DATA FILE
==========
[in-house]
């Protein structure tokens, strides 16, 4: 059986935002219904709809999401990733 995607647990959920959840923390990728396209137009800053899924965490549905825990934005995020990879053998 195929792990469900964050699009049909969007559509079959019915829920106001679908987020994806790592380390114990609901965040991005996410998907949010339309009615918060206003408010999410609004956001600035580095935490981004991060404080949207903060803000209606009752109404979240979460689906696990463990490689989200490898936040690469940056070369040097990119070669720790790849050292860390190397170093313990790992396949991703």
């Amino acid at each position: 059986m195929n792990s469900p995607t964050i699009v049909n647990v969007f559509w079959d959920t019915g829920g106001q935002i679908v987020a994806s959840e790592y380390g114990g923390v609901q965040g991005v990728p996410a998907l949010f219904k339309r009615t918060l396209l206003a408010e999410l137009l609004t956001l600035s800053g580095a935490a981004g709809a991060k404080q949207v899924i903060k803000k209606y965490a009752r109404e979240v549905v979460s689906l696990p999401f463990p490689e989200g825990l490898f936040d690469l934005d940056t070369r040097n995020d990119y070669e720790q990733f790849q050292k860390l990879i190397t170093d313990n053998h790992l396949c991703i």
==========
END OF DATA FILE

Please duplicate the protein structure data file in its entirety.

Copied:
[in-house]
């Protein structure tokens, strides 16, 4: 059986935002219904709809999401990733 995607647990959920959840923390990728396209137009800053899924965490549905825990934005995020990879053998 195929792990469900964050699009049909969007559509079959019915829920106001679908987020994806790592380390114990609901965040991005996410998907949010339309009615918060206003408010999410609004956001600035580095935490981004991060404080949207903060803000209606009752109404979240979460689906696990463990490689989200490898936040690469940056070369040097990119070669720790790849050292860390190397170093313990790992396949991703």
């Amino acid at each position: 059986m195929n792990s469900p995607t964050i699009v049909n647990v969007f559509w079959d959920t019915g829920g106001q935002i679908v987020a994806s959840e790592y380390g114990g923390v609901q965040g991005v990728p996410a998907l949010f219904k339309r009615t918060l396209l206003a408010e999410l137009l609004t956001l600035s800053g580095a935490a981004g709809a991060k404080q949207v899924i903060k803000k209606y965490a009752r109404e979240v549905v979460s689906l696990p999401f463990p490689e989200g825990l490898f936040d690469l934005d940056t070369r040097n995020d990119y070669e720790q990733f790849q050292k860390l990879i190397t170093d313990n053998h790992l396949c991703i």